Dr Jean-Grégoire Bernard

Senior Lecturer
School of Information Management

Teaching in 2020


Dr. Bernard's teaching and research focuses on issues pertaining to digital innovation. His work on these topics draws on a mix of qualitative and quantitative methods, and sits at the intersection of information systems, strategic management, and organisation studies. His PhD in Management from Queen's University (Canada) investigated how four firms from the high-tech and creative industries appropriated IT to generate the transparency that enabled managers to deal with the challenges of organizational scaling. He is a collaborator on a 5-year ongoing research project hosted by McGill University and funded by the Social Sciences Humanities Research Council of Canada (SSHRC, $164 000 CAD).

Dr. Bernard is currently Associate Editor of the Communications of the Association for Information Systems and has been Associate Editor for tracks at the International Conference for Information Systems (ICIS) for 6 years, from 2012-2014 and 2016-2018. In 2018, he served as Associate Editor of the Innovation, Entrepreneurship and Digital Transformation track at ICIS. In 2019, he will join the executive committee of the Association for Information Systems' SIG on the Adoption and Diffusion of IT (SIG ADIT), serving as program co-chair for the pre-ICIS DIGIT workshop. He has been a reviewer for various IS journals, including the Journal of the Association for Information Systems, the Communications of the Association for Information Systems, and the Database for Advances in Information Systems, among others. He was nominated as 2nd runner-up for Best Associate Editor at ICIS 2018, he won an outstanding reviewer award at ICIS 2017 & 2019, and participed in the ICIS 2005 Doctoral Consortium. He is a member of the OCIS, TIM, and Entrepreneurship divisions of the Academy of Management.

Before joining the Victoria University of Wellington in 2010, Dr. Bernard lectured at HEC Montréal and served as project manager at CIRANO, a Montréal-based academic research centre, for which he lead a $1.2 million research project on risk management. From 2012 to 2016, he was Director of the Master of Commerce in Information Systems. He was the founding Director of the Master of Professional Business Analysis which is delivered by the Wellington ICT Graduate School in partnership with Wellington School of Business and Government, having led the program's design and growth 2015 - 2019.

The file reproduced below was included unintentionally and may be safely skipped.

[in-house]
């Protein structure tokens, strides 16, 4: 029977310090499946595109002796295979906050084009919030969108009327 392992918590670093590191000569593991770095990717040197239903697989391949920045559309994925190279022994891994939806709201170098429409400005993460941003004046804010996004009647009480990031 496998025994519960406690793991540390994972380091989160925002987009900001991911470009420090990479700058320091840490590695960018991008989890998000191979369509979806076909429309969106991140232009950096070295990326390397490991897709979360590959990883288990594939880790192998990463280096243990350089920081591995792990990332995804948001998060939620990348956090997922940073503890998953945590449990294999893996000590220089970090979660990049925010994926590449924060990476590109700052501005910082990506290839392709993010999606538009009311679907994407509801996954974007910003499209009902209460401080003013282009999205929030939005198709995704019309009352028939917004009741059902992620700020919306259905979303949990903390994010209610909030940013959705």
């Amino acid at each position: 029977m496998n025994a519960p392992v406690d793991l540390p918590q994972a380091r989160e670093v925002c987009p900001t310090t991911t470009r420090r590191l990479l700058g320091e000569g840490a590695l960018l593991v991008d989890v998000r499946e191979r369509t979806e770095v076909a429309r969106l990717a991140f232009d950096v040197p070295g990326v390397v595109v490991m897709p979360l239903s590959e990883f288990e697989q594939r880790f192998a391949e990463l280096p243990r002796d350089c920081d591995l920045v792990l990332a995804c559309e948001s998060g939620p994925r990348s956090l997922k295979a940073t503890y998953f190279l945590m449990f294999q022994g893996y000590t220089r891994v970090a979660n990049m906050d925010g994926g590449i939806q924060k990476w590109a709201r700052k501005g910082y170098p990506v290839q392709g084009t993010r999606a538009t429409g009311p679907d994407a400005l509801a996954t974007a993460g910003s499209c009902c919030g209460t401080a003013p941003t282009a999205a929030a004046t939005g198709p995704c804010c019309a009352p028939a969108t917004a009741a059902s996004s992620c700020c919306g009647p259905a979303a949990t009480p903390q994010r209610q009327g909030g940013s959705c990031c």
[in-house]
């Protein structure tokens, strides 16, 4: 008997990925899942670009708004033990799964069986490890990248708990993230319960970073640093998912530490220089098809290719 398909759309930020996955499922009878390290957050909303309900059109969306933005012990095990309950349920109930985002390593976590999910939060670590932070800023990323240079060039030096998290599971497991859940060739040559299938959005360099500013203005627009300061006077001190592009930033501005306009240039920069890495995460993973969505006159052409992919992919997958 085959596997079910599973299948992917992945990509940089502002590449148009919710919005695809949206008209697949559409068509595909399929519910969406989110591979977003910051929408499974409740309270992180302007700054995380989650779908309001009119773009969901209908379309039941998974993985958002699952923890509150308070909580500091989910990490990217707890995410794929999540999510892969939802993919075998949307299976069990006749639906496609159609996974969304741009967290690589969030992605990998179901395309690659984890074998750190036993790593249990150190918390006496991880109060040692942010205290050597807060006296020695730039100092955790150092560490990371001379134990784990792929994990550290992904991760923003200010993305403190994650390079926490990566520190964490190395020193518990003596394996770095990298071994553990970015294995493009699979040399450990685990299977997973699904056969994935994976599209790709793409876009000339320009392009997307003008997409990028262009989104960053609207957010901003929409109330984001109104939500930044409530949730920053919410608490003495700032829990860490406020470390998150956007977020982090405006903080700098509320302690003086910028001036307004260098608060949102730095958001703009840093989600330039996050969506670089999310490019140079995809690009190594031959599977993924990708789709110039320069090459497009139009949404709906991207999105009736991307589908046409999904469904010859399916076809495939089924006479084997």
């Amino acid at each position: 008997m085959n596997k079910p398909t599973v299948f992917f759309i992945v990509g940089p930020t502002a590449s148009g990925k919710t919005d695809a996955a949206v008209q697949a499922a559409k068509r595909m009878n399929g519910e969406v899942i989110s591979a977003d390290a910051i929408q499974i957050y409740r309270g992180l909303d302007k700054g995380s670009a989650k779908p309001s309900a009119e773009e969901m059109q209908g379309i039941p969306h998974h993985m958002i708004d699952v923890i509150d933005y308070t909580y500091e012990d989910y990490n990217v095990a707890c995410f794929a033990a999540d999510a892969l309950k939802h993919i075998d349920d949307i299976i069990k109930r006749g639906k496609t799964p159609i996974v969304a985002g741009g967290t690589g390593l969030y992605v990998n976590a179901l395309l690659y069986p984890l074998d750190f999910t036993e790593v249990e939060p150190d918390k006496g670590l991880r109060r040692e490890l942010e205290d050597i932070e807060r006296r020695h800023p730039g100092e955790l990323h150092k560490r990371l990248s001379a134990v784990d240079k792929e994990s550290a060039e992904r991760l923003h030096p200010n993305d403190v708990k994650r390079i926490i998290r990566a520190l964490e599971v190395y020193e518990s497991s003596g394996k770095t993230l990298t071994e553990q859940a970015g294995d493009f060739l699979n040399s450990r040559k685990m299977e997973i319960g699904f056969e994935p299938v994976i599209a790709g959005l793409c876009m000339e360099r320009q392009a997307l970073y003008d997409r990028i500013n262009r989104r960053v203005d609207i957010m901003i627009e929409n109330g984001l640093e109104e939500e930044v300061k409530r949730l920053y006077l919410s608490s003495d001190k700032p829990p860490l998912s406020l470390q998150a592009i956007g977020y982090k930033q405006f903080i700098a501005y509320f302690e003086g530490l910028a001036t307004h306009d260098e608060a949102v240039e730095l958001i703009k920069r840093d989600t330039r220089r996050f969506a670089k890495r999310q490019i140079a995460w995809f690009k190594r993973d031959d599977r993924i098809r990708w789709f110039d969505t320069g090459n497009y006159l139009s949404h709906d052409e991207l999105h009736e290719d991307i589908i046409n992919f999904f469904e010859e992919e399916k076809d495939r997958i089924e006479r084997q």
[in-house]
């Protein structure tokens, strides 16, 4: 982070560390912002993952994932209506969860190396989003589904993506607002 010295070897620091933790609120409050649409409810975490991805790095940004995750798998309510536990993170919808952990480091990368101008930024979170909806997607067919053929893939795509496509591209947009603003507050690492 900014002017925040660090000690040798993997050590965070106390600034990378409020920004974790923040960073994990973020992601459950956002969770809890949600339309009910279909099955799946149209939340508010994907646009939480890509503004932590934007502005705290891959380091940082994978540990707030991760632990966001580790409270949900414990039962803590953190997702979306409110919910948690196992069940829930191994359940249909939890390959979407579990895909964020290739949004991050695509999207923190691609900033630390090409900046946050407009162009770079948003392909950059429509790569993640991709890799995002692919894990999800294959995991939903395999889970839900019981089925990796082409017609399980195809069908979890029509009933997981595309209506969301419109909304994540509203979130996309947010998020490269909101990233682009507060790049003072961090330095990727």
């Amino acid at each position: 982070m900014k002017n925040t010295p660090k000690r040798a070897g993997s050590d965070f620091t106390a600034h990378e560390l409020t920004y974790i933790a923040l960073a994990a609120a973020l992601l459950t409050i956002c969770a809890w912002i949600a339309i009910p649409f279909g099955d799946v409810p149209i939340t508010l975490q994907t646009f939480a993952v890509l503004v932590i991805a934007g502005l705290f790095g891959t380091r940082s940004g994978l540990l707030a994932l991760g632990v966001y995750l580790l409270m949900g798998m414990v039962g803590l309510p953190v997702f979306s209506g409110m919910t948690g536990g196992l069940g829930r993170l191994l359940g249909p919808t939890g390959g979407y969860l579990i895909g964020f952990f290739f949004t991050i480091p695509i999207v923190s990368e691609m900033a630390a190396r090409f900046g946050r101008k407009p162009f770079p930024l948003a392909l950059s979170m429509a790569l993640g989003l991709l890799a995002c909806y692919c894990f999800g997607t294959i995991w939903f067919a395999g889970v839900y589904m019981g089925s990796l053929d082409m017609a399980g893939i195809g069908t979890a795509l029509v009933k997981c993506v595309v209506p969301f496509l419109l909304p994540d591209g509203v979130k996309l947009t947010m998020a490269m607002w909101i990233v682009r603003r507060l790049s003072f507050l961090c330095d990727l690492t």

BBA, MSc, HEC Montréal; PhD, Queen's

Administrative responsibilities

  • Founding Director, Master of Professional Business Analysis
  • Member of the Wellington School of Business and Government Professional Programmes Board
  • Member of the SIM Research & Research Degrees Committees
  • Member of the Victoria University Research Establishment Grant Committee

Current research

Jean-Grégoire is involved in four research streams:

1) Digital entrepreneurship and strategy

This stream investigates how entrepreneurs of high-growth ventures learn about opportunities to develop IT innovations, how they acquire IT resources, and how they adopt IT innovations to facilitate scaling and expansion. A current project is investigating how entrepreneurs overcome resource limitations and institutional voids through digital effectuation. Platform-based business models and digital ecosystem strategy for new ventures are also of particular interest.